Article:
Raleigh, N.C. — In one of her final acts in office, outgoing Gov. Beverly Perdue formally signed an agreement Friday to lease the Dorothea Dix Hospital campus to the City of Raleigh, which plans to turn it into a "destination park."
The Raleigh City Council and the Council of State, a panel of 10 statewide elected officials, approved the agreement earlier this month, and Friday afternoon’s signing finalized the deal on the 325-acre site that is just south of downtown.
"Discussion and deliberation about the Dix property has taken place for years," Perdue said in a statement. "The plan is the most appropriate way of preserving this open space as a park, while at the same time providing revenue to the state."
The Dix campus has been owned by the state for more than 150 years. It was once home to a mental hospital, but the campus is now mainly occupied by Department of Health and Human Services offices.
Raleigh will pay the state $500,000 a year for up to 99 years. As a condition of the lease, the city will lease back to the state the office space it currently occupies until a plan to move those offices elsewhere can be worked out.
The price for the lease would rise by 1.5 percent every year, but the city would get a discount for any property that the state is still using.
"I am very happy the City of Raleigh and the state can partner in this way to provide such a great opportunity for our citizens," Raleigh Mayor Nancy McFarlane said. "The Dix property is a wonderful addition to our city and state's quality of life amenities."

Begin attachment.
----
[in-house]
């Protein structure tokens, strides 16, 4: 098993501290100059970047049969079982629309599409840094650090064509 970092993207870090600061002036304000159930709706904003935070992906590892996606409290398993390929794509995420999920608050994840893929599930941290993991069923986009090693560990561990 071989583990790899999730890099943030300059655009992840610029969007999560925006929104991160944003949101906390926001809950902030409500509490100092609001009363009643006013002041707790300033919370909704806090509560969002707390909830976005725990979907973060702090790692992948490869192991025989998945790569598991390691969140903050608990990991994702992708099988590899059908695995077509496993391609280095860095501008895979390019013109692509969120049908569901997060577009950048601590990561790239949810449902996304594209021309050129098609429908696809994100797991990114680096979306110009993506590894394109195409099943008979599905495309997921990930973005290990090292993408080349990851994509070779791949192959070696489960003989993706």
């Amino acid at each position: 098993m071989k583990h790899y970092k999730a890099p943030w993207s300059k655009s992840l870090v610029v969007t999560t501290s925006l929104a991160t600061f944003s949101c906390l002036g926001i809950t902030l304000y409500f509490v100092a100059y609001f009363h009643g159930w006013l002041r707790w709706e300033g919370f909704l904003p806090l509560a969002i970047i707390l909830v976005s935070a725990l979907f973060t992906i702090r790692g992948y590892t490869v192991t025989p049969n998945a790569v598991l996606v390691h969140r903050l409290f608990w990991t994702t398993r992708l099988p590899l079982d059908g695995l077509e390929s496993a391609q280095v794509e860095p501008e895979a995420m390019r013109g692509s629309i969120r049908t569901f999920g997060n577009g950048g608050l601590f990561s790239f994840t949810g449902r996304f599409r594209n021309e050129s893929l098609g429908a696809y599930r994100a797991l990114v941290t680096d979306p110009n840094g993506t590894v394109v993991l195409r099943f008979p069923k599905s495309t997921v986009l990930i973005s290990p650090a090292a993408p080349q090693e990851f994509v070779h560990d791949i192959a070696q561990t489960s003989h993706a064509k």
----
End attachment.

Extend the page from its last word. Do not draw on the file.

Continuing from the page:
Proponents have said the property will become Raleigh's version of Central Park and increase tourism and economic development. But opponents think Raleigh is getting a sweetheart deal well below market value.
"There's always going to criticism and people will always wonder if you've done the best," McFarlane said. "We've worked hard on this for a very long time. I think for the city and state, that this is the best deal for both of us."
The mayor said residents will be invited to give their input in the planning process, which she promised would be transparent to "make sure taxpayers get the best value for their dollar."
McFarlane also said she's discussed the project with Gov.-elect Pat McCrory, who wants to offer his ideas.
"When you look at great parks in other cities – whether it's St. Louis or New York – those are assets for the whole state," McFarlane said.
Gregory Poole Jr., chairman of Dix Visionaries, said his group has already raised for than $1 million to help transform the park and plans to collect more.
He said he envisions a park that will be on par with other great parks and natural attractions in the state and across the country.
"We'll measure up now," Poole said. "We've got the opportunity."